Tribhuvanatha Das, who preached to me in a muddy field in the rain – he was completely dedicated to the spirit of adventure in taking Srila Prabhupada’s message to the world
I’ve been writing something recently about book distribution follow-up strategies. As readers may have gathered, such things are important to me. Firstly, on a logical, strategic level, and on a much more personal level. I came to Krishna myself through a varied campaign.
I’m very grateful to the devotees who spared the time to first speak with me many years ago. My existence as a devotee and as a preacher within the Krishna consciousness movement is the result of their combination of techniques. I had already received Back to Godhead magazines, seen devotees off in the distance at pop festivals, but never had that magic conversation that would bring me to any kind of conviction. The conversation where someone actually cared that I took up the practice of Krishna consciousness.
I have to thank His Grace Tribhuvanatha Das for that. Because of him and his bringing an entire crew of devotees into the middle of a free pop festival in 1974, I was able to eat sacred semolina prasadam, hear the philosophy from a variety of born-again speakers, watch devotees do their japa on wooden beads and try it myself, and take part in a kirtan which moved me in an astonishing way. He brought the devotees to that spot, spoke to me as if there was nothing more important in the world than to become a devotee of Krishna, and arranged that I be brought back to the temple.
Chanting with the devotees that night in their tent in a muddy field, I strongly felt as if I was coming back to something I had known before, not discovering something for the first time. How I wish I could once again capture the feelings experienced in that particular kirtan!
The sankirtan movement is all about bringing the sanctity of the temple to wherever people are gathered. Into the pop festival or into the market place. Right in the middle of where people are doing their bopping or shopping; right there in the least quiet and contemplative place, it’s there that the followers of Sri Chaitanya Mahaprabhu will bring their divine singing, uplifting speeches, and holy food. Us modern followers try to follow in the same tradition, whether or not we feel particularly inspired to do so on any given day.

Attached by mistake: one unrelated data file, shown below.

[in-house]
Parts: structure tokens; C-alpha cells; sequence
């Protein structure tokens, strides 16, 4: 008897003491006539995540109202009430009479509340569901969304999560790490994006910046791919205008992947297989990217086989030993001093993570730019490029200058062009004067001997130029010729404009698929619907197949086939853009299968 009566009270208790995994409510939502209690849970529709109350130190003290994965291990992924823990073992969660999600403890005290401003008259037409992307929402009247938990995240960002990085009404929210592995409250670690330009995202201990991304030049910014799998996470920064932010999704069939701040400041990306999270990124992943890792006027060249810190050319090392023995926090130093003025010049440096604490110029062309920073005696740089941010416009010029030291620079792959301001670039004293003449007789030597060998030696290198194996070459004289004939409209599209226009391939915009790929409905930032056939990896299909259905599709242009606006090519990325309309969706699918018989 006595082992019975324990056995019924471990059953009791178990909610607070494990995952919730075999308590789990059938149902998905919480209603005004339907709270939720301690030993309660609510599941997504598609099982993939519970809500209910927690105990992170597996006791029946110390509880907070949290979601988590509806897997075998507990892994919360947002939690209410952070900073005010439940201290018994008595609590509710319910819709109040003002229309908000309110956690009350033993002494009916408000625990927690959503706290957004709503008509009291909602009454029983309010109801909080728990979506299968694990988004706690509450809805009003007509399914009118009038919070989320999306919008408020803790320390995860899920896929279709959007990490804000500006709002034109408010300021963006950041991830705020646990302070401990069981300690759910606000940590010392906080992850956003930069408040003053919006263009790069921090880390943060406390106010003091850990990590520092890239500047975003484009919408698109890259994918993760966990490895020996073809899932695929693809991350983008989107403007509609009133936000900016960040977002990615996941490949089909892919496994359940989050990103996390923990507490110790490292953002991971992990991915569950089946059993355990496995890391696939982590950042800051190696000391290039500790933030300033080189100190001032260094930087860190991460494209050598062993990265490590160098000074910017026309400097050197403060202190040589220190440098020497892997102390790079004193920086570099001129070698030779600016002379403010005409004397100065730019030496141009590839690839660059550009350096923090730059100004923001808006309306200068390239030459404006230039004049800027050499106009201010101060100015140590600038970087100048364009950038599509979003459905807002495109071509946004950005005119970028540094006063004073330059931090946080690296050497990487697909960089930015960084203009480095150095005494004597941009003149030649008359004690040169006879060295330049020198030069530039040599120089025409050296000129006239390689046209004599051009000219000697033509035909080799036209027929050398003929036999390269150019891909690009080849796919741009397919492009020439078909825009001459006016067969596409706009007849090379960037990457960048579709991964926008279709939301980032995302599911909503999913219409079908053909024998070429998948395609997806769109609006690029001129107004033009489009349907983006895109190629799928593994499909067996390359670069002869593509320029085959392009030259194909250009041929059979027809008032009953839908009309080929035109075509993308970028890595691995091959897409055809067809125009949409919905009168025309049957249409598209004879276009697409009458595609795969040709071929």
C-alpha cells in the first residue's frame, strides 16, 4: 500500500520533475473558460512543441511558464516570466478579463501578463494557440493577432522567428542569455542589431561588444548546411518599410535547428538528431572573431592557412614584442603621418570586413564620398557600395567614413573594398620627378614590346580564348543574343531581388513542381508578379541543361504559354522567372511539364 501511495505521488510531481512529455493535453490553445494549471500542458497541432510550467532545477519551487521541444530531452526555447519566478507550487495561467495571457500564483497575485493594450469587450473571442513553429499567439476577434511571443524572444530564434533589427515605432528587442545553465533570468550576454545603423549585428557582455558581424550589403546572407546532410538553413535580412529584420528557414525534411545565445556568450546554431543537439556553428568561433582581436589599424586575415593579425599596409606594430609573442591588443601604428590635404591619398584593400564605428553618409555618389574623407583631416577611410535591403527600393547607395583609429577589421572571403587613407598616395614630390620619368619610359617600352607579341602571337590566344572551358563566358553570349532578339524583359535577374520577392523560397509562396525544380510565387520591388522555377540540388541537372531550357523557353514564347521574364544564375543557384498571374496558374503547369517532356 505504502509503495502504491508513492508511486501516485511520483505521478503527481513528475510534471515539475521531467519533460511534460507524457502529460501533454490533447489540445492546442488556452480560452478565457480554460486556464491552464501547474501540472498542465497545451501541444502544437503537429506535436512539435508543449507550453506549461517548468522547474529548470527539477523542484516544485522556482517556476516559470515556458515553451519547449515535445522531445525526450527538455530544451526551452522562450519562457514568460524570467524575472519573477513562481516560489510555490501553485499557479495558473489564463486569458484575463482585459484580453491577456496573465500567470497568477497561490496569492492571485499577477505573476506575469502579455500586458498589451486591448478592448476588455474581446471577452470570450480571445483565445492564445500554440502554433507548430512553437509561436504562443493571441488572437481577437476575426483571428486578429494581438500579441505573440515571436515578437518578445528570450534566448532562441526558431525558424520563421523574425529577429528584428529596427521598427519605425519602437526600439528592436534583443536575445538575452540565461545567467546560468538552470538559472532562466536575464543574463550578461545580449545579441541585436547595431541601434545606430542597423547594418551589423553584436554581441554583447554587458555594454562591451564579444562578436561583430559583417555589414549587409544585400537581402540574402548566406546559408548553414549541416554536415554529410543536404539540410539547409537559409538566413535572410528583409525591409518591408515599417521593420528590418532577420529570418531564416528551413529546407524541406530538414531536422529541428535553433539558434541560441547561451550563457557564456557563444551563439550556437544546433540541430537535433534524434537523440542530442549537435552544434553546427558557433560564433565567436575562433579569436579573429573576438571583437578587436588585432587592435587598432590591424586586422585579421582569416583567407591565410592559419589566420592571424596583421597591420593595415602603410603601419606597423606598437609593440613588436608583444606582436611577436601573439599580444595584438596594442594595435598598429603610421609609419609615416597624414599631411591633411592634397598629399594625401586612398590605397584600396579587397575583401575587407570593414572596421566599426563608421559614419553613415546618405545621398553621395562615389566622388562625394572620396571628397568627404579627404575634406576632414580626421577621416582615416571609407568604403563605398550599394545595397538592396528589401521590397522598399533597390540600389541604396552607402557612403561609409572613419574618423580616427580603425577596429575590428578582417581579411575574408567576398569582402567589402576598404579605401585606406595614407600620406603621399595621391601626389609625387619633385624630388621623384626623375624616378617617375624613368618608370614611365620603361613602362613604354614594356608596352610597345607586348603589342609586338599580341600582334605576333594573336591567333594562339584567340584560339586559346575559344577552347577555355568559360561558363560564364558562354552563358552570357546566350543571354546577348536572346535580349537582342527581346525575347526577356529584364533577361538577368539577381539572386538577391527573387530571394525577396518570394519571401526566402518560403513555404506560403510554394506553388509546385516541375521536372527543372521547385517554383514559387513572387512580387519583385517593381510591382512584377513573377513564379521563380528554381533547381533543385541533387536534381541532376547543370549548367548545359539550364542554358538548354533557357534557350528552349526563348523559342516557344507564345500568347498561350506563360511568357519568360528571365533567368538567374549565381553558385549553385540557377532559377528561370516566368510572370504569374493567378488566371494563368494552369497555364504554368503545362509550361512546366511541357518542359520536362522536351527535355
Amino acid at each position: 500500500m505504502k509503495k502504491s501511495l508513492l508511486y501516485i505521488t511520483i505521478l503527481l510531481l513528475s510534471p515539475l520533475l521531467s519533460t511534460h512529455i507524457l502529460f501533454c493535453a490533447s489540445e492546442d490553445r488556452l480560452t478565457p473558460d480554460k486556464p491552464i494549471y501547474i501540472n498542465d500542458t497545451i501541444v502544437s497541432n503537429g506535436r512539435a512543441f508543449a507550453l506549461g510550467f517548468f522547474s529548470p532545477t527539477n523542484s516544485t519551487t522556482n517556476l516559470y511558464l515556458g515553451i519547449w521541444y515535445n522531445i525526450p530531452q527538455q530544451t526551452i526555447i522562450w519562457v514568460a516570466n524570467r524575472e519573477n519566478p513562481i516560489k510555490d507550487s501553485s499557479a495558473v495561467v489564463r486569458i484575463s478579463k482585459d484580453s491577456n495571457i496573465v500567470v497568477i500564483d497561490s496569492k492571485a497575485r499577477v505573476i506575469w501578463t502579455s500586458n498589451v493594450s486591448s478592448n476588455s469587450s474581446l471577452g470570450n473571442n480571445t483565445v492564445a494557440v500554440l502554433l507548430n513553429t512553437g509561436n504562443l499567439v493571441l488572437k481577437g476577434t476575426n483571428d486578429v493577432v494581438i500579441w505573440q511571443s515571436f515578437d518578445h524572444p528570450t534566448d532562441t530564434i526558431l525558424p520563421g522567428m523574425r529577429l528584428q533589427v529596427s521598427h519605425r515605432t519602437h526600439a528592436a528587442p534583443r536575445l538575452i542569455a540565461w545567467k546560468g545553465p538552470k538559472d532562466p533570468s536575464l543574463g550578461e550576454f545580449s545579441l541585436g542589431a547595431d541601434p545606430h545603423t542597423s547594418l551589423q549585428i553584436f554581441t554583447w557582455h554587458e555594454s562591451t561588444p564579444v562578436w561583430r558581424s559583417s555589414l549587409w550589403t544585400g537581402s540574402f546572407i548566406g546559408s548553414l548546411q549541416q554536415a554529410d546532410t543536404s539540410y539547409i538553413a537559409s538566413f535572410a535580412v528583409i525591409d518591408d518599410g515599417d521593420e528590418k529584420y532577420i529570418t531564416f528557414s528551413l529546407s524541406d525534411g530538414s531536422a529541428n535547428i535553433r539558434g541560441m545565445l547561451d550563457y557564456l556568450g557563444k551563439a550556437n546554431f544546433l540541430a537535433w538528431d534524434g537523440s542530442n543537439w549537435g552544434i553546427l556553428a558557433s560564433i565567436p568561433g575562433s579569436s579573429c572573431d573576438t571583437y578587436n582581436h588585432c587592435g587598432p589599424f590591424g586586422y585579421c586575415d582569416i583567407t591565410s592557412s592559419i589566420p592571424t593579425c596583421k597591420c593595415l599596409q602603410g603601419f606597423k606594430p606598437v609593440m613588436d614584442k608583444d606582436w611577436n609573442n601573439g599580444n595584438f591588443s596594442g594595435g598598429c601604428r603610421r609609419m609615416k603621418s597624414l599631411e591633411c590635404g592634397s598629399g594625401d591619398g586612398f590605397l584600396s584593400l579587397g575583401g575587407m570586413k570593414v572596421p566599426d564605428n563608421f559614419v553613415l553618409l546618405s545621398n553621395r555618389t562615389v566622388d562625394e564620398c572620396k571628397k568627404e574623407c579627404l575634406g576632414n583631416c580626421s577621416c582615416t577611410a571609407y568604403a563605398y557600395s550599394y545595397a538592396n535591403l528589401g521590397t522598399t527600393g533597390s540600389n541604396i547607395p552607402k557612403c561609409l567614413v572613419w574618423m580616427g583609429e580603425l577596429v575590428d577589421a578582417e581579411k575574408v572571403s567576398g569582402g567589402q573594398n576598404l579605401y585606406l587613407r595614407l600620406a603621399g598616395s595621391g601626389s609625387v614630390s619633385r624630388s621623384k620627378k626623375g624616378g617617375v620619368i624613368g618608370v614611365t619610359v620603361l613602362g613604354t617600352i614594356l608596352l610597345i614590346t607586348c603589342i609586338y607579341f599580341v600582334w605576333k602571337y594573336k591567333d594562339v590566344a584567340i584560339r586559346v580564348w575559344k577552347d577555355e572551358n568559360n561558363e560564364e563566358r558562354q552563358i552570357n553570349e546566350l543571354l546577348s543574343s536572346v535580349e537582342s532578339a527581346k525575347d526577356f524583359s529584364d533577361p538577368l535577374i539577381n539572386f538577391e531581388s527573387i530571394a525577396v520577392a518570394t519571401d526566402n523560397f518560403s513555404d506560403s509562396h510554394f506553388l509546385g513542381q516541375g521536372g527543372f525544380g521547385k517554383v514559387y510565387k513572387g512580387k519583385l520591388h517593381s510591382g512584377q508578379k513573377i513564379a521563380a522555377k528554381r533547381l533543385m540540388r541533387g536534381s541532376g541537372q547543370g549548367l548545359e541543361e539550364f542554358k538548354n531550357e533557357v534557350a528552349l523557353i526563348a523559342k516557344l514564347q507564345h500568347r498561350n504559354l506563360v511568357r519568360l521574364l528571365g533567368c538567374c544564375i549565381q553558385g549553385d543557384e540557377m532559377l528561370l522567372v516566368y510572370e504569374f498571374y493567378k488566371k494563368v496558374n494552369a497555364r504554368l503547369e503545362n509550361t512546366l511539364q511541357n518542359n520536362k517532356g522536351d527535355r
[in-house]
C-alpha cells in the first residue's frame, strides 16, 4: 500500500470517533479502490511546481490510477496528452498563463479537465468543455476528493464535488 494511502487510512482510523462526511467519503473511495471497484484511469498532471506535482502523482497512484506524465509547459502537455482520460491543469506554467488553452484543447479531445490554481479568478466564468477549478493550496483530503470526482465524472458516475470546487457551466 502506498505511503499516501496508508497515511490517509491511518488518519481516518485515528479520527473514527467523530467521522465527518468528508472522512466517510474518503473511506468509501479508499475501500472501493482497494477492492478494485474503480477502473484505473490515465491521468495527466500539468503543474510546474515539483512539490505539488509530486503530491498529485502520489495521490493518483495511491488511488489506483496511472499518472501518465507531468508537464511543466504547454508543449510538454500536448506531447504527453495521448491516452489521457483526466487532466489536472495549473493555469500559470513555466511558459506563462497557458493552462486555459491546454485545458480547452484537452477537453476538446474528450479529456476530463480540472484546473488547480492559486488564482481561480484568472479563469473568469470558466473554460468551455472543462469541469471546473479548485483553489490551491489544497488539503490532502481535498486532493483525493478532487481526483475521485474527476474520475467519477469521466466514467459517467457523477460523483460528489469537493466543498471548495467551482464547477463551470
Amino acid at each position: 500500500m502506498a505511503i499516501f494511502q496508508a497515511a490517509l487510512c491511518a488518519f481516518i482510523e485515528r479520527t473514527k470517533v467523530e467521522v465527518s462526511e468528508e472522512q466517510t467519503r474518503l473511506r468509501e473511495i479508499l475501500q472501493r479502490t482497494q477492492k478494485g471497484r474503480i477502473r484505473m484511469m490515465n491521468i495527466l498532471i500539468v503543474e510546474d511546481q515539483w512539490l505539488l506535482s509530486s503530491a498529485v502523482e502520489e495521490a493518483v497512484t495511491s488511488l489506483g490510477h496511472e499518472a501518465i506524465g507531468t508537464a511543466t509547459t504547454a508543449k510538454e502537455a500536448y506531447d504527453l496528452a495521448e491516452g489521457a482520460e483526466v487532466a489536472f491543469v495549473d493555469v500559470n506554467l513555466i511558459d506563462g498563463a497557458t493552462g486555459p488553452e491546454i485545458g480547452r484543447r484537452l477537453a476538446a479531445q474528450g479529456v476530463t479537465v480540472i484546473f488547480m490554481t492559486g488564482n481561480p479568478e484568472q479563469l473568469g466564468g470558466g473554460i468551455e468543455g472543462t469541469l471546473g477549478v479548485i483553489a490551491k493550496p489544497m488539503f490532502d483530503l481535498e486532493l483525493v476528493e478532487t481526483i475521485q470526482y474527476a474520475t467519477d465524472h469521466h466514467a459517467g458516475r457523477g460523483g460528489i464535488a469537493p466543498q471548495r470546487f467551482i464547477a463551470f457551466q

While tidying up my shed yesterday I found some old photos of myself speaking to the crowd at a street festival. The year is 1976 and I have just turned 20. The city is Coventry in the Midlands of England. I don’t think I was very inspired that particular morning. In fact, I think I was a bit tense due to inexperience and lack of preparation. Our formula was to pull in to a city centre in a large travelling temple, a converted Swedish single-decker passenger bus. It was pretty good, actually. It had a large temple room, kitchen, showers, and was painted down the side with a large Sanskrit maha-mantra in yellow on a red background.
On this particular day we hadn’t got the necessary permission from the local town hall, so we set up some arrangement of pictures, banners and a microphone – and my task was to draw a crowd and hold a festival. Smita Krishna Das (now Swami) was there, and several other devotees. But when the microphone was in front of me – and after I’d brought my singing of kirtan to a close – I suddenly blanked. I can’t remember giving the most deeply penetrating speech of my life, but I must have said something of note.
Standing in the crowd was a young man named Arun Bandhari who later confessed to being impressed with our courage and message. Later on, as Haridas Das, he became the temple president of the local Coventry centre where he still is today – with a large and thriving congregation.
Here’s the pictures of that day in 1976:
“Just draw a crowd and start a festival…” Easier said than done, but just do it anyway.
In 1976, it was enough to draw a crowd to just turn up, stick up a few banners, and sing the maha mantra
Singing in the middle of the shopping centre was easy compared to knowing what to say when you stop singing; um…er…The grey tilak is not from Radhakunda by the way. Its made of Fullers Earth. Srila Prabhupada had sold Fullers Earth – a fine, powdery clay – as a pharmacist, and once commented that tilak was like it. Since no-one had been to India for years we used Fullers Earth for our tilak, and curtain lining material for our dhotis. And you tell that to kids these days…
Chanting through the afternoon streets on another day in Coleraine, Northern Ireland. I am flanked by Sruti Sagara (with Mrdanga) and the young Smita Krishna (who became a sannyasi a few years later)